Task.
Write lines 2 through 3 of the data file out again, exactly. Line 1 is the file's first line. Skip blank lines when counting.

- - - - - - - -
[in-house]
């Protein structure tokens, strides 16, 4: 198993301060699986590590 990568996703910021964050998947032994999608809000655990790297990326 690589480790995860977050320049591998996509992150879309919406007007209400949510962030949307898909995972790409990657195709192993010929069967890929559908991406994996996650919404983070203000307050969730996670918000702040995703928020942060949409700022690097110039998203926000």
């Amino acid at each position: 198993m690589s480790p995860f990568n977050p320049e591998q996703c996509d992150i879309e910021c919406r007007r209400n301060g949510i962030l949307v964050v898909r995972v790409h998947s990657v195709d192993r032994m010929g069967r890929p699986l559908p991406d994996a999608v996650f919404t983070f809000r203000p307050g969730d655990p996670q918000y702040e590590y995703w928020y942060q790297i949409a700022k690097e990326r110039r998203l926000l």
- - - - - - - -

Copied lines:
């Protein structure tokens, strides 16, 4: 198993301060699986590590 990568996703910021964050998947032994999608809000655990790297990326 690589480790995860977050320049591998996509992150879309919406007007209400949510962030949307898909995972790409990657195709192993010929069967890929559908991406994996996650919404983070203000307050969730996670918000702040995703928020942060949409700022690097110039998203926000």
């Amino acid at each position: 198993m690589s480790p995860f990568n977050p320049e591998q996703c996509d992150i879309e910021c919406r007007r209400n301060g949510i962030l949307v964050v898909r995972v790409h998947s990657v195709d192993r032994m010929g069967r890929p699986l559908p991406d994996a999608v996650f919404t983070f809000r203000p307050g969730d655990p996670q918000y702040e590590y995703w928020y942060q790297i949409a700022k690097e990326r110039r998203l926000l």